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sued his route through Switzerland to Geneva; whence he crossed the Alps into Italy: having visited on his journey Voltaire at Ferney, and Rousseau in the wilds of Neufchatel. Mr. Boswell continued some time in Italy, where he met and associated with Lord Mountstuart, to whom he afterwards dedicated his Theses Juridicæ.
He afterwards went to Scotland in 1766, and at the Scotch bar. The
Having visited the most remarkable cities in Italy, Mr. Boswell sailed to Corsica, travelled over every part of that island, and obtained the friendship of the illustrious Pasquale de Paoli, in whose palace he resided during his stay at Corsica. Paris, whence he returned to soon after became an advocate celebrated Douglas cause was at that time a subject of general discussion. Mr. Boswell published the " Essence of the Douglas Cause; a pamphlet which contributed to procure Mr. Douglas the popularity which he at that time possessed.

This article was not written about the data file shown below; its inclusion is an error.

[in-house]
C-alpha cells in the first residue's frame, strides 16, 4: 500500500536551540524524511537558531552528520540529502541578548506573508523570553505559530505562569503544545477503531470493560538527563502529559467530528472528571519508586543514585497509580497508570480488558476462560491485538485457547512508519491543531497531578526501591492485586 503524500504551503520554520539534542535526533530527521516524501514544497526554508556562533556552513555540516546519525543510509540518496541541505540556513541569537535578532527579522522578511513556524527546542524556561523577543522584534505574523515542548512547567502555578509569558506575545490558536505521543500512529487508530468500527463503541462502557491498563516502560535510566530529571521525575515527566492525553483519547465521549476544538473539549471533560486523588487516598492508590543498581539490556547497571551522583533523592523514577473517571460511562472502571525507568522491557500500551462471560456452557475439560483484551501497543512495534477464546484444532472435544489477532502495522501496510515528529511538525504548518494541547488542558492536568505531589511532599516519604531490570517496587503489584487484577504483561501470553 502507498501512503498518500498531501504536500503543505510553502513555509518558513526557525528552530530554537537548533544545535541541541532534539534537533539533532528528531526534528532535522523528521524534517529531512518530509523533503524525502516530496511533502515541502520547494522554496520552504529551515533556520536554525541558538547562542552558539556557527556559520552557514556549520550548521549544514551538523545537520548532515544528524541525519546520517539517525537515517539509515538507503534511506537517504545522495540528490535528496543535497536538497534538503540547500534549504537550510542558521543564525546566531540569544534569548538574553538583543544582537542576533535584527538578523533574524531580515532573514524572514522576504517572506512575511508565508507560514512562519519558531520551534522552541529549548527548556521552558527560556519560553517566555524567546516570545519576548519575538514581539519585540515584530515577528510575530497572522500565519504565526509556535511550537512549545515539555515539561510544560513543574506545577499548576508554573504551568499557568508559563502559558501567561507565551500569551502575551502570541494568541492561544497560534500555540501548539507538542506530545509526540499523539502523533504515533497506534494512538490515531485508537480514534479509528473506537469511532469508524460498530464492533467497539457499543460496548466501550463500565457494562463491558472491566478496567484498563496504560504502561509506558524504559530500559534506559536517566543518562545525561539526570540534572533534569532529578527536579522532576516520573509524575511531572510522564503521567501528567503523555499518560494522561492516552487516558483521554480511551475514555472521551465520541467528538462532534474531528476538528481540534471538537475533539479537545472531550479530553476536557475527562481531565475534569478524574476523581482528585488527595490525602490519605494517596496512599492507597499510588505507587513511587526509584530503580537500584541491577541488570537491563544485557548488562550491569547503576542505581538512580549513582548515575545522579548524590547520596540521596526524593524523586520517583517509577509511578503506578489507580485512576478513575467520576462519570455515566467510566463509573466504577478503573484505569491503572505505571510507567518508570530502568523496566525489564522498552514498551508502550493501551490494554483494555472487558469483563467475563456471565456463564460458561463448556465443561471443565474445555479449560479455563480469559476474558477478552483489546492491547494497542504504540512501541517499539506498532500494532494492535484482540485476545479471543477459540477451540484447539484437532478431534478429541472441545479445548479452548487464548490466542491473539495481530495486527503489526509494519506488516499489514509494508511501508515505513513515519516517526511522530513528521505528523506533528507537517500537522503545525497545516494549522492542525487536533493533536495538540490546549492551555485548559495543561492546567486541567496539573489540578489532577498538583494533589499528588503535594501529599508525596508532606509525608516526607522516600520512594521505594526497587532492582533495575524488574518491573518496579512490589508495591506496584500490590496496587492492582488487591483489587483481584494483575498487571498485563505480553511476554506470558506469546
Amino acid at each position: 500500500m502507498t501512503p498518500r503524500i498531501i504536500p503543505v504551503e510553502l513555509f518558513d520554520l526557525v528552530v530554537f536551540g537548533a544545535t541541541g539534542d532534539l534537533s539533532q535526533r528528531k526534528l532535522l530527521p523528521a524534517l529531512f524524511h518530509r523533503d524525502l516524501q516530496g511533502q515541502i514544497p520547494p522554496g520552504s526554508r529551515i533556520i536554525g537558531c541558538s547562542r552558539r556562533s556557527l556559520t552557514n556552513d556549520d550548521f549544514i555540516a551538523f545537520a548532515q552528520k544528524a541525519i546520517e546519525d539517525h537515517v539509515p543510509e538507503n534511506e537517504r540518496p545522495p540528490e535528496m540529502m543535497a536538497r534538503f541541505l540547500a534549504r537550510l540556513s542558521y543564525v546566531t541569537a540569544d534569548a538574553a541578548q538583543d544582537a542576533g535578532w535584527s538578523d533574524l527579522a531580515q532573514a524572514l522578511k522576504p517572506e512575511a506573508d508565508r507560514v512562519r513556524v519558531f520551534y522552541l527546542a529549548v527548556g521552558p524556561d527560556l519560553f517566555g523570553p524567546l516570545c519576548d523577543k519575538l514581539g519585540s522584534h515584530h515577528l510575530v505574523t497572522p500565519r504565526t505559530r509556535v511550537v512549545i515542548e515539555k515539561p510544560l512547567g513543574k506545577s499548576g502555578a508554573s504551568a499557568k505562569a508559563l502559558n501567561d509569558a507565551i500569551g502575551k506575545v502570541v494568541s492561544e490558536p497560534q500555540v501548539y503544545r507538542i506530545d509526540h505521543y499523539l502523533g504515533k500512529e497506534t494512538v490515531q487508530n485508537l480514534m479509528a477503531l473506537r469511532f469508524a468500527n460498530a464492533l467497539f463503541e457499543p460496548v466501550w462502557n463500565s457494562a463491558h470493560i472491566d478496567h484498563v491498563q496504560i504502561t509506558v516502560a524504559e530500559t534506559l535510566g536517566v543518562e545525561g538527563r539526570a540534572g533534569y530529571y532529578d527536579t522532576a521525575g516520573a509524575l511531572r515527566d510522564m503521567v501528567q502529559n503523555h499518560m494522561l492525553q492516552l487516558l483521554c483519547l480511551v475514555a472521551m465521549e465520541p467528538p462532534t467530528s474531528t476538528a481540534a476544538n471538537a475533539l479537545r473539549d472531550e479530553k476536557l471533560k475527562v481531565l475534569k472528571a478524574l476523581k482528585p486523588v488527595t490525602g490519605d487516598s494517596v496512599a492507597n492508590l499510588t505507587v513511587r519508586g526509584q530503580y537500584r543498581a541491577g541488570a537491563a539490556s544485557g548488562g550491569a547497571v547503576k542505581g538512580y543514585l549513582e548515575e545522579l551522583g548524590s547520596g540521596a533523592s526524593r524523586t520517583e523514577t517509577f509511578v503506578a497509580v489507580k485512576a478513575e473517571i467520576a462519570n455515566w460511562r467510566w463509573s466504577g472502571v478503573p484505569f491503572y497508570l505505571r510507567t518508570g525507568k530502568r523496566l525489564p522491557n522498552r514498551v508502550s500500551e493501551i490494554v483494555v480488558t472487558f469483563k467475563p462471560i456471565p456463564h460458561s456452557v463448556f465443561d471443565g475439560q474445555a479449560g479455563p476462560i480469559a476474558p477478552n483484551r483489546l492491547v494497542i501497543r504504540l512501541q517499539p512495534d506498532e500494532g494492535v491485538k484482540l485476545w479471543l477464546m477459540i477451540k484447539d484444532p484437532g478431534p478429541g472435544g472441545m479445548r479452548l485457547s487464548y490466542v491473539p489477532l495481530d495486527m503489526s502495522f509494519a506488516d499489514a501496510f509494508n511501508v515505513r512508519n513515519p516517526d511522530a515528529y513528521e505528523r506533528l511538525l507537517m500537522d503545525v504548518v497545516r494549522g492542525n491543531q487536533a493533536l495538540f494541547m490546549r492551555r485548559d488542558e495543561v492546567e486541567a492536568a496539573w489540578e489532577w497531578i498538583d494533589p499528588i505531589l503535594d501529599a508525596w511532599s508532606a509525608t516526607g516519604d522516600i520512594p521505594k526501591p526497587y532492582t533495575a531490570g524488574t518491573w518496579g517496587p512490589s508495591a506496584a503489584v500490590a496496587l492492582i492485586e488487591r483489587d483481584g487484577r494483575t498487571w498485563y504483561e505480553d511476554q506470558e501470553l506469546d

In 1768, Mr. Boswell obliged the world by his "Account of Corsica, with Memoirs of General Paoli.” Of this printed performance Dr. Johnson thus expresses himself: "Your Journal is curious and delightful. I know not whether I could name any narrative by which curiosity is better excited or better gratified." This book was received with extraordinary approbation, and has been translated into the German, Dutch, Italian, and French languages. In the following winter, the theatre-royal at Edinburgh, hitherto restrained by partyspirit, was opened. On this occasion Mr. Boswell was solicited by David Ross, Esq. to write a prologue. The effect of this prologue upon the audience was highly flattering to the author, and beneficial to the manager, as it secured to the latter, by the annihilation of the opposition which had been till that time too successfully exerted against him, the uninterrupted possession of his patent, which he enjoyed till his death,
which happened in September, 1790. Mr. Boswell attended his funeral as chief mourner, and paid the last honours to a man with whom he had spent many a pleasant hour. In 1769, was celebrated at Stratfordon-Avon the Jubilee in honour of Shakspeare. Mr. Boswell, an enthusiastic admirer of the writings of our immortal bard, and ever ready to partake of “the feast of reason and the flow of soul," repaired thither, and appeared at the masquerade as an armed Corsican chief; a character he was eminently qualified to support.